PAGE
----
Collégiale Notre-Dame de Semur-en-Auxois, Semur-en-Auxois

(50+ reviews on the web)
Church
Amazing gargoyles adorn the façade of the Collégiale Notre-Dame de Semur-en-Auxois, built in flamboyant Gothic style dating back to the 11th century and rebuilt in the 13th and 14th centuries. Restored in the 19th century by Viollet-le-Duc, the north tympanum depicts the legend of St. Thomas. Above that, you will discover the stone agricultural calendar representing the 12 months of the year. A visit to Collégiale Notre-Dame de Semur-en-Auxois represents just the start of the adventure when you use our Semur-en-Auxois trip generator to plot your vacation.
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Reviews
TripAdvisor
  • Normally I would not comment on the exterior of a church in a small town in a Catholic country, but here I must. Our observation of the church's entry patio was that it had been left to pigeons for mo...  more »
  • Beautiful collegiate Gothic style with an impressive nave upon entry (ceiling height). The stained glass windows are great even if some are more recent (you can see soldiers of the first world war). Note, the different chapels which still have their original colors (or perhaps painted), which is quite rare these days. Outside is also a must-see and do not hesitate to go around because she is beautiful on all sides with its flying buttresses. The gargoyles are great too. We were not able to tour but we regret. A must see!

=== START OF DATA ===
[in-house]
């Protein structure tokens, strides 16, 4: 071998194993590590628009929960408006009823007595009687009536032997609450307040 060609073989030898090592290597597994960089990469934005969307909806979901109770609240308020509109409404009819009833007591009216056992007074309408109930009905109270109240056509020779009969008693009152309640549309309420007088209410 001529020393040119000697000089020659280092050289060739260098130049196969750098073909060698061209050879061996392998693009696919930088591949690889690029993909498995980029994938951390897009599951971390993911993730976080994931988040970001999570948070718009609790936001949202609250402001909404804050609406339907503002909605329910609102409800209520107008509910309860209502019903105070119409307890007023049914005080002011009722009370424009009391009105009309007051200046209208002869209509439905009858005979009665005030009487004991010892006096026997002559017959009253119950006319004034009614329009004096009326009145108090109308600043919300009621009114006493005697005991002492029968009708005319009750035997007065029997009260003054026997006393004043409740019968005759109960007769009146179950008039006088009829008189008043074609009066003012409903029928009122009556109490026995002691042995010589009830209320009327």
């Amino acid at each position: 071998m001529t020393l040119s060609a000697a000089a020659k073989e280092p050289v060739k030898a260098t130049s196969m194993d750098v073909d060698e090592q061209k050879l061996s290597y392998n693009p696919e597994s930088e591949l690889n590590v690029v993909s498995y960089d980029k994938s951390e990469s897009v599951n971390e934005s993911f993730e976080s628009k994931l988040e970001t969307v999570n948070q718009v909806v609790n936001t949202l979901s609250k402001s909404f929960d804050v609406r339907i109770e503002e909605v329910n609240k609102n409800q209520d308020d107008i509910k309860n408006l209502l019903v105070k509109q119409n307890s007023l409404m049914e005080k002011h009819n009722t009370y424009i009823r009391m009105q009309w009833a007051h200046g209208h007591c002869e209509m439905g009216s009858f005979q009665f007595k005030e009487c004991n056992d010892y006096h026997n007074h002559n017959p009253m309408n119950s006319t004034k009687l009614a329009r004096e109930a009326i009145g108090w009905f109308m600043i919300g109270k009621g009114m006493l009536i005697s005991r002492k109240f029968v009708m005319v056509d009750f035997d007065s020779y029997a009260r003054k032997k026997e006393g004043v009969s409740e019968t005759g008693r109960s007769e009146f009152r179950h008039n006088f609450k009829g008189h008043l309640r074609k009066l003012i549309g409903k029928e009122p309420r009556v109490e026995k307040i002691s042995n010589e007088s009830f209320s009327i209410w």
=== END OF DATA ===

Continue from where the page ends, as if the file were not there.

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  • The collegiate church, Église Notre-Dame dominates the square. This church is an excellent example of the Burgundian Gothic, in 1225, by order of the Burgundian dukes built (completion in the 14th century). The street is here much more closely because the facades dating back to the middle ages. Unfortunately were approximately 300 homes destroyed by a fire in 1593 and the collegiate church heavily damaged. In the middle of the 19th century the église Notre-Dame substantially restored by Viollet-le-Duc. The side Portal: Porte des Bledsoe, and Antonio Sabato, so called because they used directly in the countryside came out. The tympaan tells the "gold-plated legend of the infidel Apostle St. Thomas". The small figures in the arch decorations above the tympaan images from the 12 months of the year, from left to right. On a pillar on the left there are 2 snails. In the Interior is the unusually low beam (6 m) in relation to height (21 m) and length (60 m) from the ship on. This is due to the lack of a triforium, which is rare for a church from this period. Some 15th century particularly colorful Windows with images of old crafts can be found in the chapel of the cloth manufacturers. Volunteers maintain this Church as best as possible.
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